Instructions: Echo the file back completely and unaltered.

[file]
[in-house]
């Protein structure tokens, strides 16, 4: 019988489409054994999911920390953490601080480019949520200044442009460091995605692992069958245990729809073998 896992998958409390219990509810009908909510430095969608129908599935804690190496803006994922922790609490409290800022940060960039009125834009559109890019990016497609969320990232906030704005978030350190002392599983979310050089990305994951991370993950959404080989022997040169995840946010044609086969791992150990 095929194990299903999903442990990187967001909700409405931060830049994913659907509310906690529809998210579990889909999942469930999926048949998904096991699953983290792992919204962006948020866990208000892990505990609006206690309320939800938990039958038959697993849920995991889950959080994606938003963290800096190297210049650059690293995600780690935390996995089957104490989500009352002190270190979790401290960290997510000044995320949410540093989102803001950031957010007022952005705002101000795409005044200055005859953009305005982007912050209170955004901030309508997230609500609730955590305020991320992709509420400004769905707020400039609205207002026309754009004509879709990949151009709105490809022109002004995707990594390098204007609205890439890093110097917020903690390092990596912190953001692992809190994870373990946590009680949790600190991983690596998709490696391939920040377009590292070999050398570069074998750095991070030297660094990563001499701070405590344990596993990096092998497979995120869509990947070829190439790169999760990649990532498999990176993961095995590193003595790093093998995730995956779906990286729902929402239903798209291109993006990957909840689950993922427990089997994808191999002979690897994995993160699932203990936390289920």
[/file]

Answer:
[in-house]
């Protein structure tokens, strides 16, 4: 019988489409054994999911920390953490601080480019949520200044442009460091995605692992069958245990729809073998 896992998958409390219990509810009908909510430095969608129908599935804690190496803006994922922790609490409290800022940060960039009125834009559109890019990016497609969320990232906030704005978030350190002392599983979310050089990305994951991370993950959404080989022997040169995840946010044609086969791992150990 095929194990299903999903442990990187967001909700409405931060830049994913659907509310906690529809998210579990889909999942469930999926048949998904096991699953983290792992919204962006948020866990208000892990505990609006206690309320939800938990039958038959697993849920995991889950959080994606938003963290800096190297210049650059690293995600780690935390996995089957104490989500009352002190270190979790401290960290997510000044995320949410540093989102803001950031957010007022952005705002101000795409005044200055005859953009305005982007912050209170955004901030309508997230609500609730955590305020991320992709509420400004769905707020400039609205207002026309754009004509879709990949151009709105490809022109002004995707990594390098204007609205890439890093110097917020903690390092990596912190953001692992809190994870373990946590009680949790600190991983690596998709490696391939920040377009590292070999050398570069074998750095991070030297660094990563001499701070405590344990596993990096092998497979995120869509990947070829190439790169999760990649990532498999990176993961095995590193003595790093093998995730995956779906990286729902929402239903798209291109993006990957909840689950993922427990089997994808191999002979690897994995993160699932203990936390289920």